KPFK 3-31: Marc Cooper on Las Vegas

THE JOHN KERRY FBI FILE: back in 1971, J. Edgar Hoover’s FBI considered John Kerry a possible threat to national security because of his outspoken protests against the war.
John Glionna of the LA Times reports; plus Gerald Nicosia, author of Home to War: A History of the Vietnam Veterans Movement.

Plus: HAROLD MEYERSON of the LA Weekly and Washington Post, with political analysis of the storm around Richard Clarke’s argument that Bush ignored the threat of terrorism for months before 9-11.

— and MARC COOPER of The Nation talks about his new book, The Last Honest Place in America: Paradise and Perdition in the New Las Vegas. Marc will be reading and signing at Book Soup, 8818 Sunset Blvd. West Hollywood, Thursday at 7pm.

Web extras:
–The TV ad featuring Richard Clarke
–The Billionaires for Bush TV ads— “you have nothing to lose except your job.”

KPFK 3-24: Sandra Tsing Loh on censorship

SANDRA TSING LOH was fired by KCRW for a broadcast that included a forbidden word — she talks about timidity in public radio.
(She’s still doing commentaries on “Marketplace” — and moves to KPPC in June.)

ALSO: The Fountain at the Center of the World , by ROBERT NEWMAN — the New York Times called it “the Catch 22 of the anti-Globalization movement.”

and IAN WILLIAMS, UN correspondent for The Nation and contributor to the LA Weekly, will talk about Israel’s assassination of Hamas head Sheik Yassin.

WEB EXTRA: DENNIS MILLER‘s unbelievably condescending interview with ERIC ALTERMAN of The Nation about Bush’s lies– watch the video.

KPFK 3-17: Iraq Year One

The first anniversary of the American invasion of Iraq :
— a report from UC Irvine historian MARK LeVINE of Occupation Watch live in Baghdad,
— and comment and analysis from HAROLD MEYERSON of the LA Weekly and the Washington Post.

Web extra: Sunday, Defense Secretary Donald Rumsfeld got caught blatantly contradicting his past statements on the justifications for going to war, and we have the video clip. check it out at

Web extra: 200 misleading statements on Iraq from the Bush Administration.

Also: WOODY GUTHRIE‘s music and politics: the definitive biography has just been published: Ramblin Man by Ed Cray: he’ll be live in-studio to talk about the man who wrote “This Land is Your Land.”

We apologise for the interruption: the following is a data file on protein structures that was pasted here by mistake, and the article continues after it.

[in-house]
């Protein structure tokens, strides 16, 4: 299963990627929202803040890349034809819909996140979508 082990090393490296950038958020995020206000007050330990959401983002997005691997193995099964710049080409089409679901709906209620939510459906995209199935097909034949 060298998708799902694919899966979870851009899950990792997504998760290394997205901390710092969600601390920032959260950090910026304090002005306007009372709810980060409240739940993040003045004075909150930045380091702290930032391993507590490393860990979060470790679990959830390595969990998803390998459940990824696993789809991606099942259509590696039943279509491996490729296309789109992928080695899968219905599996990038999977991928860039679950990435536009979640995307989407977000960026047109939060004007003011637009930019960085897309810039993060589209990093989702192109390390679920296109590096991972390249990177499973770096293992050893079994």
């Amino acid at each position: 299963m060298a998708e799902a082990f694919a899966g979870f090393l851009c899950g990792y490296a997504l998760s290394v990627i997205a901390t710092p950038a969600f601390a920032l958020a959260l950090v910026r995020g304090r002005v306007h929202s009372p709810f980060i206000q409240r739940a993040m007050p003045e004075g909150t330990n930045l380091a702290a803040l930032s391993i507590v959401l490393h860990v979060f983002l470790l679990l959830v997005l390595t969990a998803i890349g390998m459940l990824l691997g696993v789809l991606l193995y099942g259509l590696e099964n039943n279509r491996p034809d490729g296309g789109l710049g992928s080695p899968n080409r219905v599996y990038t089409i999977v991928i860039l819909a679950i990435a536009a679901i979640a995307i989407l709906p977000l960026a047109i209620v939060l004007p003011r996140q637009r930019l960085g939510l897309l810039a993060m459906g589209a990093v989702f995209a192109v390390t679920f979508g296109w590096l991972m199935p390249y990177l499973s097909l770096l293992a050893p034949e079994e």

KPFK 3-10: Joe Domanick on 3 Strikes

This week is the 10th anniversary of California’s three strikes law — and the latest evidence is that it has NOT reduced crime, as its defenders claim. Today: comment and analysis from JOE DOMANICK of USC’s Annenberg Institute for Justice and Journalism — he’s just published Cruel Justice: Three Strikes and the Politics of Crime in America’s Golden State

the key facts: “Three Strikes Law has Little Effect, Study Finds”: L.A. Times

Plus Geri Silva of Families to Amend California’s Three Strikes, and Vince Schiraldi of the Justice Policy Institute; they call Three Strikes A law that fails.”

Also: gay marriage is sweeping California; but will it help George Bush’s reelection campaign? State Senator SHEILA KUEHL comments; she’s been performing gay marriage ceremonies in San Francisco. And check out Lambda Legal on “Freedom to Marry”

KFPK 3-3: Seymour Hersh, Amy Wilentz

SEYMOUR HERSH reported the My Lai Massacre; now in The New Yorker he shows that the Bush administration has tolerated a nightmarish nuclear weapons black market in Pakistan in return for permission for US troops to hunt Osama inside that country.

Also: our report on HAITI: AMY WILENTZ wrote the book The Rainy Season: Haiti Since Duvalier — in The Nation she says the coup d’etat in Haiti is the biggest event there since the revolution 200 years ago.

Plus political commentary on Kerry v. Bush from JOHN NICHOLS — he writes “The Online Beat” at

KPFK 2-11: Robert Scheer on Bush’s Lies

4:00: Political update from HAROLD MEYERSON — after Kerry’s latest primary victories, we ask again: Can he beat Bush in November? Read Harold in the LA Weekly and the Washington Post .

4:20: INCOHERENT EMPIRE: that’s the title of Michael Mann‘s new book, where the UCLA sociologist argues that the US is better at devastating than pacifying countries — and unable to rule over foreign lands or control its own supposed client states.